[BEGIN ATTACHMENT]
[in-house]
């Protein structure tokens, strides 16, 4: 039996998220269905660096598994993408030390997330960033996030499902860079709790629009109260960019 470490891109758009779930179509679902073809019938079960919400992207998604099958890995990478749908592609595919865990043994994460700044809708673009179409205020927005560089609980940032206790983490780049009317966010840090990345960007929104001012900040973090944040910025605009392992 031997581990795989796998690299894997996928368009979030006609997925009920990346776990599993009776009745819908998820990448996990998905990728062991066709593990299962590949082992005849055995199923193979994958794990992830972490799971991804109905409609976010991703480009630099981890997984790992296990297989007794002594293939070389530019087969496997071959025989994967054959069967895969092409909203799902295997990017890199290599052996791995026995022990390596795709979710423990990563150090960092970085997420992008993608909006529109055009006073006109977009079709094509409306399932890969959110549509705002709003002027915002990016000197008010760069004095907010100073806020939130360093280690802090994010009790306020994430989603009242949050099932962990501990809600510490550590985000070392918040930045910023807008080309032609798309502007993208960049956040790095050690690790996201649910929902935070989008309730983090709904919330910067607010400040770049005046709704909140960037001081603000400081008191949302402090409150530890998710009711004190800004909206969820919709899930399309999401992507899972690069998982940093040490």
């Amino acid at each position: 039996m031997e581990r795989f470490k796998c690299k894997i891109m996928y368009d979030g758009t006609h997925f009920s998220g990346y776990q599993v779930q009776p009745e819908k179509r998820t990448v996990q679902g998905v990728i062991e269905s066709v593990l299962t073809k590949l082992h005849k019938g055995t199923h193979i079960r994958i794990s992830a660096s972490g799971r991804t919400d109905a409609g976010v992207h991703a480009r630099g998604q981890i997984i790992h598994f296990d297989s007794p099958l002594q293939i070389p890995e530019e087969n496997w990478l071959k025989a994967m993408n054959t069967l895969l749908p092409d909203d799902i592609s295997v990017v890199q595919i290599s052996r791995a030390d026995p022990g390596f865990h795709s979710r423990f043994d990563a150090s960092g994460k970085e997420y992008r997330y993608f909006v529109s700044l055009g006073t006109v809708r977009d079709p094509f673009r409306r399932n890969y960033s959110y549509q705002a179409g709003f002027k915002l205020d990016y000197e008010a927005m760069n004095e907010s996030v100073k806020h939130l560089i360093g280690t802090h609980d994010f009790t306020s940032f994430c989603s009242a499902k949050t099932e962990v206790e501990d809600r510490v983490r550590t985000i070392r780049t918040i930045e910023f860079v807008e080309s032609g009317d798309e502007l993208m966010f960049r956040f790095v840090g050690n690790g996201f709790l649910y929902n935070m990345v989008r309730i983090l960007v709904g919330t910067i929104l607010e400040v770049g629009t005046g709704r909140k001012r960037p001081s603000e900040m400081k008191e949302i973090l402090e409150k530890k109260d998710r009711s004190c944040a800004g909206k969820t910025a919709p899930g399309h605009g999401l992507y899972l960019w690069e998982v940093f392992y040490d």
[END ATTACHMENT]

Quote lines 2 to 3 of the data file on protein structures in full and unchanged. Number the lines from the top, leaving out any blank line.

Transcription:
């Protein structure tokens, strides 16, 4: 039996998220269905660096598994993408030390997330960033996030499902860079709790629009109260960019 470490891109758009779930179509679902073809019938079960919400992207998604099958890995990478749908592609595919865990043994994460700044809708673009179409205020927005560089609980940032206790983490780049009317966010840090990345960007929104001012900040973090944040910025605009392992 031997581990795989796998690299894997996928368009979030006609997925009920990346776990599993009776009745819908998820990448996990998905990728062991066709593990299962590949082992005849055995199923193979994958794990992830972490799971991804109905409609976010991703480009630099981890997984790992296990297989007794002594293939070389530019087969496997071959025989994967054959069967895969092409909203799902295997990017890199290599052996791995026995022990390596795709979710423990990563150090960092970085997420992008993608909006529109055009006073006109977009079709094509409306399932890969959110549509705002709003002027915002990016000197008010760069004095907010100073806020939130360093280690802090994010009790306020994430989603009242949050099932962990501990809600510490550590985000070392918040930045910023807008080309032609798309502007993208960049956040790095050690690790996201649910929902935070989008309730983090709904919330910067607010400040770049005046709704909140960037001081603000400081008191949302402090409150530890998710009711004190800004909206969820919709899930399309999401992507899972690069998982940093040490």
């Amino acid at each position: 039996m031997e581990r795989f470490k796998c690299k894997i891109m996928y368009d979030g758009t006609h997925f009920s998220g990346y776990q599993v779930q009776p009745e819908k179509r998820t990448v996990q679902g998905v990728i062991e269905s066709v593990l299962t073809k590949l082992h005849k019938g055995t199923h193979i079960r994958i794990s992830a660096s972490g799971r991804t919400d109905a409609g976010v992207h991703a480009r630099g998604q981890i997984i790992h598994f296990d297989s007794p099958l002594q293939i070389p890995e530019e087969n496997w990478l071959k025989a994967m993408n054959t069967l895969l749908p092409d909203d799902i592609s295997v990017v890199q595919i290599s052996r791995a030390d026995p022990g390596f865990h795709s979710r423990f043994d990563a150090s960092g994460k970085e997420y992008r997330y993608f909006v529109s700044l055009g006073t006109v809708r977009d079709p094509f673009r409306r399932n890969y960033s959110y549509q705002a179409g709003f002027k915002l205020d990016y000197e008010a927005m760069n004095e907010s996030v100073k806020h939130l560089i360093g280690t802090h609980d994010f009790t306020s940032f994430c989603s009242a499902k949050t099932e962990v206790e501990d809600r510490v983490r550590t985000i070392r780049t918040i930045e910023f860079v807008e080309s032609g009317d798309e502007l993208m966010f960049r956040f790095v840090g050690n690790g996201f709790l649910y929902n935070m990345v989008r309730i983090l960007v709904g919330t910067i929104l607010e400040v770049g629009t005046g709704r909140k001012r960037p001081s603000e900040m400081k008191e949302i973090l402090e409150k530890k109260d998710r009711s004190c944040a800004g909206k969820t910025a919709p899930g399309h605009g999401l992507y899972l960019w690069e998982v940093f392992y040490d």